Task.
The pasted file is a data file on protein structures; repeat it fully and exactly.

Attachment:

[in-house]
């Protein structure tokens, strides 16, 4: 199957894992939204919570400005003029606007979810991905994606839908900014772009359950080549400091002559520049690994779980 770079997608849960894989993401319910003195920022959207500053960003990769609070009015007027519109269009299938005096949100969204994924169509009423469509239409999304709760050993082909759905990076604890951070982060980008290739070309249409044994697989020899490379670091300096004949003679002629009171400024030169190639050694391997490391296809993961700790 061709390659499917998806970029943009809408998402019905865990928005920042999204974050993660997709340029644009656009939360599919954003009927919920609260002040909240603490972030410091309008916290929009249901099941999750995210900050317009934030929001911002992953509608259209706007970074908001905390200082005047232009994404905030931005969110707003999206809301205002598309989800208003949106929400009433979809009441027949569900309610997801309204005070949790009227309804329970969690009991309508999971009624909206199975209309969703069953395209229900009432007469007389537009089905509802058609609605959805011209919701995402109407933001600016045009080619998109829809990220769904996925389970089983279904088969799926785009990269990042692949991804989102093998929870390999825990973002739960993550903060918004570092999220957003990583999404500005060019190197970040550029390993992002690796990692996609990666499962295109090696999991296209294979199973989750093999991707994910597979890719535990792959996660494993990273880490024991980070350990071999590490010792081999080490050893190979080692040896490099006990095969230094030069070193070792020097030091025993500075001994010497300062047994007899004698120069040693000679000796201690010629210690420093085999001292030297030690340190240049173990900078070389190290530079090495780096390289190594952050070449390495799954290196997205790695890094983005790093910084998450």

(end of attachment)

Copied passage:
[in-house]
């Protein structure tokens, strides 16, 4: 199957894992939204919570400005003029606007979810991905994606839908900014772009359950080549400091002559520049690994779980 770079997608849960894989993401319910003195920022959207500053960003990769609070009015007027519109269009299938005096949100969204994924169509009423469509239409999304709760050993082909759905990076604890951070982060980008290739070309249409044994697989020899490379670091300096004949003679002629009171400024030169190639050694391997490391296809993961700790 061709390659499917998806970029943009809408998402019905865990928005920042999204974050993660997709340029644009656009939360599919954003009927919920609260002040909240603490972030410091309008916290929009249901099941999750995210900050317009934030929001911002992953509608259209706007970074908001905390200082005047232009994404905030931005969110707003999206809301205002598309989800208003949106929400009433979809009441027949569900309610997801309204005070949790009227309804329970969690009991309508999971009624909206199975209309969703069953395209229900009432007469007389537009089905509802058609609605959805011209919701995402109407933001600016045009080619998109829809990220769904996925389970089983279904088969799926785009990269990042692949991804989102093998929870390999825990973002739960993550903060918004570092999220957003990583999404500005060019190197970040550029390993992002690796990692996609990666499962295109090696999991296209294979199973989750093999991707994910597979890719535990792959996660494993990273880490024991980070350990071999590490010792081999080490050893190979080692040896490099006990095969230094030069070193070792020097030091025993500075001994010497300062047994007899004698120069040693000679000796201690010629210690420093085999001292030297030690340190240049173990900078070389190290530079090495780096390289190594952050070449390495799954290196997205790695890094983005790093910084998450």